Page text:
Seldom do I shy away from debate — because as my grandmother avidly preaches, “All you’ve got are your convictions.” So, I like to think that’s the notion that prompts my back-and-forth debauchery, or maybe I just revel in the discourse of it all. Either way, it seems my more progressive arguments are too casually shot down with what’s possibly the most illogical, conservative dagger of all: “You’re a special snowflake, aren’t you?”

These sort of personal descriptors — which drag elevated, thoughtful dialogue into the depths of self-focused, surface jabs — are just about the most enraging conversational obstructions.

When I discuss social issues, I’m usually not talking about myself. Women’s rights, I’m speaking in support of millions affected —all within a group I’m, in fact, not a part of. As a white male, race relations leave me seemingly unaffected — still, though, I speak up for those often shackled by the uncontrollable.

The list of causes goes on and on with some issues holding personal gravity and, others, without grips on my own quality of life. And, still, in my motions to be heard, both I — and many other liberally aligned — are deemed over-emotional, lukewarm and, most comically, without definitive morals.

It’s assumed that Millennials (at large) are being “woosified,” a horribly childish and made-up verb that gets used on Fox News more often than actual facts. But, as I see it, we (18 to 30-somethings) are living in a digital age — one where a news feed is the hub of both must-try mac and cheese recipes and the organization of 100,000-person political marches. In one shared space, the ALS ice bucket challenge is forcing thousands to hear of a disease often ignored; Facebook videos direct us to TEDTalks on LGBTQ+ incentives and our president is speaking directly to us. Twitter, Instagram, Facebook, Reddit, they all entertain and inform — but we never seem to admit their educational benefits.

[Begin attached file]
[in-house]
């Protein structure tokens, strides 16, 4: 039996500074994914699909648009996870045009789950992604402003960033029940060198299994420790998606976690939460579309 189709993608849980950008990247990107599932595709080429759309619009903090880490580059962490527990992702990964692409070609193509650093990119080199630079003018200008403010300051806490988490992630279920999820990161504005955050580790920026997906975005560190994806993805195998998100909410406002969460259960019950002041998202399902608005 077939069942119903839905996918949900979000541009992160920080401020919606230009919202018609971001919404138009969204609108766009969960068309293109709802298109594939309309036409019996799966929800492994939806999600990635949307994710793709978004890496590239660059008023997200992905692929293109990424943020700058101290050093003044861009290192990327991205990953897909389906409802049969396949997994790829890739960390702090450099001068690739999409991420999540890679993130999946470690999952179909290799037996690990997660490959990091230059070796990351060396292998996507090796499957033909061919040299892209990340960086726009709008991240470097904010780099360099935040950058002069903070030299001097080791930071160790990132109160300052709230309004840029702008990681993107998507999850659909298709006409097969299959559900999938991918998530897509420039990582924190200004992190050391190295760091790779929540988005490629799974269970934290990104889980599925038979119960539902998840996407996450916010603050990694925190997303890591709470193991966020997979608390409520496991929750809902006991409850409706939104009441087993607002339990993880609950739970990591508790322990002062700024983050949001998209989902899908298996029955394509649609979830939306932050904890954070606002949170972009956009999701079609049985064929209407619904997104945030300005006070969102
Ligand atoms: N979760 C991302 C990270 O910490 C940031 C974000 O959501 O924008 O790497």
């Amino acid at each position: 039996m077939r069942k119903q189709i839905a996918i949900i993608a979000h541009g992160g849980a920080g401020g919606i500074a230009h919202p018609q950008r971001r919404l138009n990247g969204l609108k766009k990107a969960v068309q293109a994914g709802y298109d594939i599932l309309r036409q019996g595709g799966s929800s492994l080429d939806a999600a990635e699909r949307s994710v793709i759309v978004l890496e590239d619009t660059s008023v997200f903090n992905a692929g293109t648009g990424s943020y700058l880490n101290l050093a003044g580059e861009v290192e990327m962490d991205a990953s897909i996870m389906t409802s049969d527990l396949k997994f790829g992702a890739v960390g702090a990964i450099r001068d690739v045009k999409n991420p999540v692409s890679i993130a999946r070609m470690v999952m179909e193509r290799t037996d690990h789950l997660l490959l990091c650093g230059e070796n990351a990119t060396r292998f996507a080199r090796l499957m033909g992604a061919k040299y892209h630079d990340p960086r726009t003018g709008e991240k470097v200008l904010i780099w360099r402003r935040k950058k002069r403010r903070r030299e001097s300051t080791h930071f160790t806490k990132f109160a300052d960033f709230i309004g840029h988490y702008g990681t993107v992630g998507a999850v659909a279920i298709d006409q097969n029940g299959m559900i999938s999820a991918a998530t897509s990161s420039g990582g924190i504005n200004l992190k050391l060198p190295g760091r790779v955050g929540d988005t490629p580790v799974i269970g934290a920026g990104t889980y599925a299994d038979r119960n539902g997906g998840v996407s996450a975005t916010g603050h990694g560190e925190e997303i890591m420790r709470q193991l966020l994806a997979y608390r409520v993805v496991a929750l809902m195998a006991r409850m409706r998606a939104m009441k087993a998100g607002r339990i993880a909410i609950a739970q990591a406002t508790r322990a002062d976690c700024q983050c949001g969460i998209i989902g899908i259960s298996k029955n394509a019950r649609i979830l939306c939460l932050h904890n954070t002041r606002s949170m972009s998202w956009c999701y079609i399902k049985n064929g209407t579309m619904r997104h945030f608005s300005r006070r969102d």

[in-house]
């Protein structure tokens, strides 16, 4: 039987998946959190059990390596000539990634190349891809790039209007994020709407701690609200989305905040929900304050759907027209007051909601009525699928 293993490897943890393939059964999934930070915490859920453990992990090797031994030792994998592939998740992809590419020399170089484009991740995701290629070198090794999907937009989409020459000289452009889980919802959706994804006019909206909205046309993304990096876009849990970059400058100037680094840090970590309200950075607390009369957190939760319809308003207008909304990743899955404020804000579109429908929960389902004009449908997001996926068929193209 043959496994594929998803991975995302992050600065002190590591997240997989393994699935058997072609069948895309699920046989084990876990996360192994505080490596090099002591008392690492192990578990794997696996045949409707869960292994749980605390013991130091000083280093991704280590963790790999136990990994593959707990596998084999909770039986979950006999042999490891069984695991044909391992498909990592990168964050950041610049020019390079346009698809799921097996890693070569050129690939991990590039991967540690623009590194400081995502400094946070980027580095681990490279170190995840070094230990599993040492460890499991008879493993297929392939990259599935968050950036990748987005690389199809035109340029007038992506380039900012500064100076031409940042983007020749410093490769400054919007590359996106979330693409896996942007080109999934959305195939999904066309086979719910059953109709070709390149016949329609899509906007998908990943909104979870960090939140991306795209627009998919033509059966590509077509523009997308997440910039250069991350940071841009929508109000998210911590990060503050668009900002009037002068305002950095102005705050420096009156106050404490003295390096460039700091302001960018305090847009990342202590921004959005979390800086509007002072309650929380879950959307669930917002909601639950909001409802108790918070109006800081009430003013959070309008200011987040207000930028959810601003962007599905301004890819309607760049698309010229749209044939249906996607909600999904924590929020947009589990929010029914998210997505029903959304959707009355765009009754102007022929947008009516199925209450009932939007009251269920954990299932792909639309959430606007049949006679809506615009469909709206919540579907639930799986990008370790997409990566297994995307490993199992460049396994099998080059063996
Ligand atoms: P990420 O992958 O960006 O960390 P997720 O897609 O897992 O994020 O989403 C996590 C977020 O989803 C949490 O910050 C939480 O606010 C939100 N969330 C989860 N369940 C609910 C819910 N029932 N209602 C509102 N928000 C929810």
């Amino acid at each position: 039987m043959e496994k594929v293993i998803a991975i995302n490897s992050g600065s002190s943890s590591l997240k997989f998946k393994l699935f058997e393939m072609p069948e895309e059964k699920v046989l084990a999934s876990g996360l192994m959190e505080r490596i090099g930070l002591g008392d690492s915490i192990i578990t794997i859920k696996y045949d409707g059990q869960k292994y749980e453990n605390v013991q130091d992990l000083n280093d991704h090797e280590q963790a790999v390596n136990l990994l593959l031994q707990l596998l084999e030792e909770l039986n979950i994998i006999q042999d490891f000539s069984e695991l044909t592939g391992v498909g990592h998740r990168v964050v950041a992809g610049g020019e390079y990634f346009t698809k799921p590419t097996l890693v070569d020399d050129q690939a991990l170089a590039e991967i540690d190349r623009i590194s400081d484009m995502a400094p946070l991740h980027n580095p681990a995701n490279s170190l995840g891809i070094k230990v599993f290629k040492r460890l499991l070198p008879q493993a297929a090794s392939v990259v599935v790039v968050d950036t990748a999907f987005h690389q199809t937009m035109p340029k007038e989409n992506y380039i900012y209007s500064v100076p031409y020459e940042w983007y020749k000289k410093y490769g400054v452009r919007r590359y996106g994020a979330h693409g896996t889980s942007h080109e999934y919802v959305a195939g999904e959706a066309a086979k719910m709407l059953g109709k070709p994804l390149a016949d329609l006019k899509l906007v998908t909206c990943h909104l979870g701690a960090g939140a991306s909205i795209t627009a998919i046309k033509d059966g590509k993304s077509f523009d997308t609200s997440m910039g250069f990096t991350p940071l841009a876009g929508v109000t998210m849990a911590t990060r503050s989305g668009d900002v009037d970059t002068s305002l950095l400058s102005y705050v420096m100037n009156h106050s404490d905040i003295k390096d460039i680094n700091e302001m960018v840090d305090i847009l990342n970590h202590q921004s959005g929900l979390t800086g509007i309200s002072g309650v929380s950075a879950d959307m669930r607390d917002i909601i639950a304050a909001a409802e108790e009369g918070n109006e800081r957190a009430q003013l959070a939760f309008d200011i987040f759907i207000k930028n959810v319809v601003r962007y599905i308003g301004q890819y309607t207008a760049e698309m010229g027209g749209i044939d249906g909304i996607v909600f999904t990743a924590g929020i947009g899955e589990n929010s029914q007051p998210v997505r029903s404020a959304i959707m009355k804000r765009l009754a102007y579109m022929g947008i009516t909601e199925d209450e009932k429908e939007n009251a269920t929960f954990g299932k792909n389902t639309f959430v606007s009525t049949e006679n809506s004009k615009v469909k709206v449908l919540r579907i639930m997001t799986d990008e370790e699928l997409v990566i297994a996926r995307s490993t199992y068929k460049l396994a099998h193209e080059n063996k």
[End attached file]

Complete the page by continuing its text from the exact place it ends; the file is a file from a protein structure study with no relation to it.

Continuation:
Information is ubiquitous, but there’s a beauty to that. Sure, our attention spans are shrinking because, let’s be honest, answering a question is only limited by typing aptitude — but that means we live in a world of far fewer wonders. This lack of wonders adds to understanding others.

Nobody is truly raised in isolation with an iPhone in their jean pocket. Twitter exposes us to universal, unfiltered concepts and ideas. Instagram connects us to millions of differently tinted faces with stories of their own. Facebook provides a place to share our thoughts in the form of videos, photos and insights that have touched us. Of course, a well-rounded understanding of reality isn’t limited to a device, but a technology that enhances what we know to be true — or shows us what our geographical standings may otherwise keep in the shade.

And, so, I’d argue we — those liberal-leaning Millennials — are, in fact, not over-sensitive snowflakes. We’re woke. We see things. We hear things. We think about things. And, often, it’s not even a conscious process. These digital applications provide a platform for storytelling, so that we no longer need to form a friendship to know of personal hardships, experiences and outlooks — the stories are there, and all we’re accountable for is digesting them.

So, as it turns out, “snowflake” is actually misunderstood by the Tomi Lahrens of the world. A “snowflake” is more often a well-informed Millennial, equipped with a device that acts much like a doorway to empathetic thinking.
– Liam McGurl

 

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